Health official: Nurse staffing law to include neonatal ICU

Photo: Thinkstock

BOSTON, DEC. 10, 2014…..The head of an effort to implement the new nurse staffing law said Wednesday that the measure applies to neonatal intensive care units.

Marylou Sudders, who is also slated to ascend next year to the top of incoming Gov. Charlie Baker’s health and human services secretariat, said a “plain reading” shows neonatal units, known as NICUs, fall under the law.

Lawmakers passed legislation this year subjecting intensive care units to nurse staffing ratios. The move was a bid to avoid two ballot questions pushed by the Massachusetts Nurses Association, including one proposal that called for more sweeping nurse staffing rules in hospitals.

“The option is, obviously, people can go back and talk to the Legislature about changing that, but I would that say a plain reading of it is that NICUs will be a part of our regulatory process,” Sudders said.

The 309-word law includes a reference to the broad definition of general and specialty ICUs under the Department of Public Health licensure regulations, which include pediatric and neonatal intensive care units.

The law calls for a patient-nurse assignment ratio of 1:1 or 1:2 “depending on the stability of the patient as assessed by the acuity tool and by the staff nurses in the unit, including the nurse manager or a nurse manager’s designee when needed to resolve a disagreement.”

Under the law, the state Health Policy Commission, an independent body analyzing the Massachusetts health care market, must create the regulations on public reporting of hospital compliance, patient safety quality measures and the “acuity tool” that would be certified by the Department of Public Health.

Since the law’s passage, the nurses union and the Massachusetts Hospital Association have battled over how to interpret it, with the hospital association arguing that the law was meant to apply to adult intensive care units.

“There are many issues involved in developing regulations to implement the new ICU staffing law, and some are quite complex,” Tim Gens, executive vice president of the hospital association, said in an emailed statement. “While we read the statute as not applying to Neonatal Intensive Care Units for both legal and clinical reasons, we look forward to working with the HPC on this and any other regulatory issues that arise. We are hopeful that the final regulations will prioritize the needs of each and every patient and reflect the best interests of the commonwealth’s healthcare system.”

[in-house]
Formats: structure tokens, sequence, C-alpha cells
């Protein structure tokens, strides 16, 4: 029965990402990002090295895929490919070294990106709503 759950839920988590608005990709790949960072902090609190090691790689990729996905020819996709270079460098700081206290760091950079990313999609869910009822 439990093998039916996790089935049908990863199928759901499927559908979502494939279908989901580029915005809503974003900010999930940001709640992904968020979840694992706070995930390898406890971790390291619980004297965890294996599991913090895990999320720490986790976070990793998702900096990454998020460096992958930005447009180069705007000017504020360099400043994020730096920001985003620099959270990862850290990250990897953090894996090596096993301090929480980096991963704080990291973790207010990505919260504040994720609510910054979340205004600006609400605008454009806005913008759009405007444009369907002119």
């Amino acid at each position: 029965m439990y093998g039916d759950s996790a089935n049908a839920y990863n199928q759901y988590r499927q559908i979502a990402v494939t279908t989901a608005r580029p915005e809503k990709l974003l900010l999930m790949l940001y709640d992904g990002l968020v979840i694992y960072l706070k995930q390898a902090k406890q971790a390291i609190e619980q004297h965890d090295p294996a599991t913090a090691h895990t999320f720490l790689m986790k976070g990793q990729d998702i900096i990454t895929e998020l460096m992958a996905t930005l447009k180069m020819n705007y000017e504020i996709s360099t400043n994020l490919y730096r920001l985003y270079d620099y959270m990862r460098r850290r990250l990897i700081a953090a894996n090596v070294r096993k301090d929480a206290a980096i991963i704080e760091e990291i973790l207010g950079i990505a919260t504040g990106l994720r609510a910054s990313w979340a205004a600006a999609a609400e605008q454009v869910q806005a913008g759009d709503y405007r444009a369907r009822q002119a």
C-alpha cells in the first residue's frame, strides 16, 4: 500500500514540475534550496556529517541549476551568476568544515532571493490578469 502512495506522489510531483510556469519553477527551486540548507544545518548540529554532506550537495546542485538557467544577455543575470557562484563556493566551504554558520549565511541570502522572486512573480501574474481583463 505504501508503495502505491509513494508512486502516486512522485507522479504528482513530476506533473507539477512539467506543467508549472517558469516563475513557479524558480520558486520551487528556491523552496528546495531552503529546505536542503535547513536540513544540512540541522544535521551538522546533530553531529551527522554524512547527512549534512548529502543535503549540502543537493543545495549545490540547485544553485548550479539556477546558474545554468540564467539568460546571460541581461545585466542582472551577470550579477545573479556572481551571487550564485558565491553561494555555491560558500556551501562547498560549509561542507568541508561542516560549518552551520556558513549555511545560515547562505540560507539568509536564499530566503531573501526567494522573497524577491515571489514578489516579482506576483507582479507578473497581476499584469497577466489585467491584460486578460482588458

The nurses’ union and the hospital group have also vehemently disagreed over whether the law includes a default nurse staffing ratio.

David Seltz, the commission’s executive director, said in their reading of it, the law does not require a default ratio. But he added that the commission has the regulatory ability in the creation of the acuity tool to potentially suggest that the tool should be based on a 1:1 default.

David Schildmeier, a spokesman for the nurses’ union, pointed to a video they posted on their website of Sen. Stanley Rosenberg on the Senate floor explaining the law before it passed earlier this year. Schildmeier said the video shows the intent of the law is to have a 1:1 ratio.

“We were the ones in the room negotiating it with Senator Rosenberg,” Schildmeier said. “And every word was in there for a reason.”

Draft regulations from the Health Policy Commission, originally slated to be released by the end of the year, are tentatively set for release in early January.

Sudders is head of the Health Policy Commission’s Quality Improvement and Patient Protection Committee, which has been tasked with overseeing the drafting of regulations. That committee met on Wednesday in Boston.

“It’s very complicated work,” she told commission staffers after they offered a presentation on a pair of public hearings, staff visits to ICUs in Boston Children’s Hospital and Brigham and Women’s Hospital, and staff meetings with stakeholders, including the hospital association and nurses union, the Department of Public Health, and Steward Health Care System. The issue’s complexity is due to the involvement of patient safety and care issues, and labor-management relations, Sudders said.

The staff presentation also included a look at the use of “acuity tools” that are used to measure a patient’s condition.

Less than 20 percent of Massachusetts hospitals currently use an acuity tool, and the tools are more commonly used in academic medical centers than in community hospitals, according to Lois Johnson, the commission’s general counsel. The type of tools vary from a “paper checklist” to software.

The models in use measure patient mortality risk and a nurse’s workload, but they tend to be used for budgeting and long-term staff planning, Johnson said. “We don’t see hospitals using them to make real-time staff assignments, as is contemplated by the statute, and we’ve seen that typically, if they are used, they’re used as one of several variables to consider in staffing plans.”

Hospital officials told commission staff that they need “significant” time and resources to implement acuity tools across their ICUs, Johnson said.

At the beginning of Wednesday’s committee meeting, Sudders went out of her way to stress that while she has been designated as Baker’s health and human services secretary, she was attending the meeting in her capacity as the chair, as a Boston College associate professor, and as an appointee to the commission of Attorney General Martha Coakley.

Copyright 2014 State House News Service

Comments are closed.